Health Literacy

What Is Health Literacy?

Personal health literacy is the degree to which individuals are able to find, understand, and use information and services to inform health-related decisions and actions for themselves and others.

Organizational health literacy is the degree to which organizations equitably enable individuals to find, understand, and use information and services to inform health-related decisions and actions for themselves and others. 

ALA Resources

  • Promoting Healthy Communities: A Health Information Initiative (PLA)

“Access to current and reliable health information is imperative for the well-being of all Americans, and public libraries are frequently a “go-to” resource as people navigate complex issues of health care, insurance, aging and more. A new nationwide initiative from the Public Library Association (PLA) and the National Network of Libraries of Medicine (NNLM) will increase public library workers’ knowledge and skills related to consumer health services.”

  • Health Literacy Toolkit (ALA, NNLM)

The toolkit provides key messages, program ideas and downloadable marketing materials, including bookmarks and social media graphics, for libraries to use as they promote health literacy during Health Literacy Month (October) and throughout the year (sign-up is required).

  • Literature for Life: Teaching Health Literacy with Picture Books and Novels

A book list for children, pre-teen, and young adult readers on connecting with a wide range of health issues.

  • Impact of Mis/Disinformation on Health Care Information Literacy (OIF)

A look at the impact of low health literacy using data gathered before and during 2019, and how librarians can contribute to their patrons’ health needs and increase their understanding of their health circumstances.

  • Healthier Communities: Libraries Improve Health Literacy, Access” (ALA Policy Perspectives)

This article lists the reasons why libraries are one of the best places for patrons to increase their health literacy, writes about what libraries are currently doing to promote health literacy, and illustrates ways to move forward as the push for health literacy increases.

This study presents the results of a health needs assessment done in collaboration between the Teen Services Department of a major urban library and faculty from a state university. Using survey and focus group data, the research team sought to uncover the most common health-related needs among community teens as perceived by teen services librarians and staff, preparedness to respond to these needs, and interventions in addressing these needs.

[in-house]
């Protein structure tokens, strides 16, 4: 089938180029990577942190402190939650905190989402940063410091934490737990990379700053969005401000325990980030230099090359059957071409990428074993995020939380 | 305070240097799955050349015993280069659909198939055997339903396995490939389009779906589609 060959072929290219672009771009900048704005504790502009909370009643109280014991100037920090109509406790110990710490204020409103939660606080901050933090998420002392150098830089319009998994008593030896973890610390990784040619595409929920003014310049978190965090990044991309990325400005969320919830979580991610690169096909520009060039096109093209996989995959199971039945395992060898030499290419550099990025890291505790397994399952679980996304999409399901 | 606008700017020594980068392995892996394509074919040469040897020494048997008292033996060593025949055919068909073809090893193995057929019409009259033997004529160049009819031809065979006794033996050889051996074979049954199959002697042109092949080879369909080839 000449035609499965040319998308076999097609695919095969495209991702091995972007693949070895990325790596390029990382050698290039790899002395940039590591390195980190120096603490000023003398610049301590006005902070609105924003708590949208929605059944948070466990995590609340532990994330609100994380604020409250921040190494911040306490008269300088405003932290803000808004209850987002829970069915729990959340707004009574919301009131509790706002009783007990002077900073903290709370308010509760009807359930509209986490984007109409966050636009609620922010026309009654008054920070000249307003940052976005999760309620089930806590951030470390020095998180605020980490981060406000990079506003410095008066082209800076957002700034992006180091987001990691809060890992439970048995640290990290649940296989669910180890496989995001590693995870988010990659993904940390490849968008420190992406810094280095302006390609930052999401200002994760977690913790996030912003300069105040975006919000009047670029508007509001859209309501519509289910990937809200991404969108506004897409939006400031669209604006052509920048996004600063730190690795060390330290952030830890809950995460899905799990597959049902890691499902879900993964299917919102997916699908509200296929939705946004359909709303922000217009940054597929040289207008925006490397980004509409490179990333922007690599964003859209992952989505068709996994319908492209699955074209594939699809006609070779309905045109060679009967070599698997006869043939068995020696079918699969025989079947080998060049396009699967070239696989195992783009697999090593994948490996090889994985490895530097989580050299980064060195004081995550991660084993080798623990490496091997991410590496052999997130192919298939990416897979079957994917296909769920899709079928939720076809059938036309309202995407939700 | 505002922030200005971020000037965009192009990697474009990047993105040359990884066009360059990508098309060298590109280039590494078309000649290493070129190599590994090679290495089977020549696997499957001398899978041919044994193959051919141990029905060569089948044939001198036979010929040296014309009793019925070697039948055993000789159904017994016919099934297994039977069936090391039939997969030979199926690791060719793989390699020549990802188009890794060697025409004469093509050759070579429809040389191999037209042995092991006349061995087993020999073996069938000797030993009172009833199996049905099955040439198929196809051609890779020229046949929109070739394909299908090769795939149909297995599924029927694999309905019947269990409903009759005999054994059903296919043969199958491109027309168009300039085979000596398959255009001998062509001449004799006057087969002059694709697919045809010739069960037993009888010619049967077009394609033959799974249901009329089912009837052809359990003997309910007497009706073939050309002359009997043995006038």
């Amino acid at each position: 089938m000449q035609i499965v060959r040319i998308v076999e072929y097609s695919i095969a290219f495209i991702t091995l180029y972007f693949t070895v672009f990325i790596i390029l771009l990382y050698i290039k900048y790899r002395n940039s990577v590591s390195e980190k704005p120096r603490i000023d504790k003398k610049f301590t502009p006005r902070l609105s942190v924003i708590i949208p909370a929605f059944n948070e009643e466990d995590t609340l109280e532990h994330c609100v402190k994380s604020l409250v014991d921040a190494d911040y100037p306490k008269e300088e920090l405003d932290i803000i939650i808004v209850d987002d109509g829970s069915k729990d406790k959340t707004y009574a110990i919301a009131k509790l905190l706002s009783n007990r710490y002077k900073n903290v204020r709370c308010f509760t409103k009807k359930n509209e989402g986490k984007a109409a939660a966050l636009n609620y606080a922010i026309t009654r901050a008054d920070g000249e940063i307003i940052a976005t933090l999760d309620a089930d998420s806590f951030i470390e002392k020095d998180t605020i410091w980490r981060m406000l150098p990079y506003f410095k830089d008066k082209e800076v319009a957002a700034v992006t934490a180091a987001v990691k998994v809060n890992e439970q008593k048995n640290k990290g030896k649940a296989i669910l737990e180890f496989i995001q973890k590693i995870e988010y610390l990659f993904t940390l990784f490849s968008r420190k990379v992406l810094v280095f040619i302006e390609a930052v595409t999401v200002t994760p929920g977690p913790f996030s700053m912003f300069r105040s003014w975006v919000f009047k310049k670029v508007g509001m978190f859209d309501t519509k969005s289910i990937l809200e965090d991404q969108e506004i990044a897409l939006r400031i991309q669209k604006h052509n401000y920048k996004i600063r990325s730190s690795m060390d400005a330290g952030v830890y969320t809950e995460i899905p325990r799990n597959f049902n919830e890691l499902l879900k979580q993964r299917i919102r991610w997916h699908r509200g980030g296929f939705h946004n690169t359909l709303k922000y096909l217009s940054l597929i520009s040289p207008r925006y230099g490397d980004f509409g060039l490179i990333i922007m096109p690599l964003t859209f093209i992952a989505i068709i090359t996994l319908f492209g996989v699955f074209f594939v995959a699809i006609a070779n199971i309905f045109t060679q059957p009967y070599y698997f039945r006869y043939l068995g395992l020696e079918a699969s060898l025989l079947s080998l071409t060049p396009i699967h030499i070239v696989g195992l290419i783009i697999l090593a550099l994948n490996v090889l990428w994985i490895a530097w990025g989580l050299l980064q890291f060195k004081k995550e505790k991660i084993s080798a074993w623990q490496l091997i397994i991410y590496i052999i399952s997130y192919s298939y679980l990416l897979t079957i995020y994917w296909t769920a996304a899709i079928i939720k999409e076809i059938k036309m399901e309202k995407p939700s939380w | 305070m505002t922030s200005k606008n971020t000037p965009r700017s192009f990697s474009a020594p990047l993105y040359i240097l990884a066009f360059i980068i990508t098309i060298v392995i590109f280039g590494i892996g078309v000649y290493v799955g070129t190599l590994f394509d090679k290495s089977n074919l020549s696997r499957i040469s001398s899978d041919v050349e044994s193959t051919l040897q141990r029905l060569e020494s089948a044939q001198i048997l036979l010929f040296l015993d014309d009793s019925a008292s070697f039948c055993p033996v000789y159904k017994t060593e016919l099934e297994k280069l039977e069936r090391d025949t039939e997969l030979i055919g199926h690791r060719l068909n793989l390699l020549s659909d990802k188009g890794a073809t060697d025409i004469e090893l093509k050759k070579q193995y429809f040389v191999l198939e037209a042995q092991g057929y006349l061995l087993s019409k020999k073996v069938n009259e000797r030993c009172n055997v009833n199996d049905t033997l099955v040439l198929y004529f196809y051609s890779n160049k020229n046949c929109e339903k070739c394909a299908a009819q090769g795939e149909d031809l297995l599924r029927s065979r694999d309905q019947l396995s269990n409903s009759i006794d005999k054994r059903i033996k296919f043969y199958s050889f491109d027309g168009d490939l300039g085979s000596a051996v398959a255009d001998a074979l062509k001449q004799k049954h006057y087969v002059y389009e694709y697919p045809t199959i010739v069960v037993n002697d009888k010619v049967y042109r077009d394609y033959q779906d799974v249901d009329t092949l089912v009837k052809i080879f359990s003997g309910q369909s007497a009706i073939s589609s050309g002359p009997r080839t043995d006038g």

Government Resources

  • Introduction to Health Literacy

This is the government’s official guide to health literacy, and includes explanations of what it is, why it matters, which groups have low versus high understanding of health literacy, and ways to increase it. Also included are several links and videos to outreach efforts.

  • National Action Plan to Improve Health Literacy (U.S. Department of Health and Human Services)

The National Action Plan to Improve Health Literacy envisions a restructuring of the ways we create and disseminate all types of health information in this country. The plan also calls us to ensure that all children graduate with health literacy skills that will help them live healthier lives. This volume sets forth thoughtful, achievable objectives and describes what is required to create and sustain a health literate nation.

  • Project SHARE

Project SHARE is a program developed by the University of Maryland Health Sciences and Human Services Library and funded by the National Library of Medicine. Project SHARE aims to build high school students’ skills to reduce health disparities at the personal, family and community level. Module II of the curriculum focuses specifically on health literacy.

  • Online Class – “Health Literacy On Demand”

The objectives of “Health Literacy on Demand” are as follows:

  1. To describe personal and organizational health literacy.
  2. To define universal precautions for health literacy.
  3. To identify 3 resources used to address health literacy.

  • Medline Plus

Medline Plus offers this guide to health literacy, which not only includes the basics of what it is, but also includes links to clinical trials, journal articles, access to what the experts are saying, and more. Link includes recent data on COVID-19.

  • Digital Health Literacy Curriculum

The Digital Health Literacy Curriculum includes explanations of digital health literacy, training resources, and resources on internet skills. Also includes resources specifically for libraries.

  • Agency for Healthcare Research and Quality (AHRQ): Health Literacy

The AHRQ website holds resources on health literacy for professionals and organizations, including programs, publications, and training materials.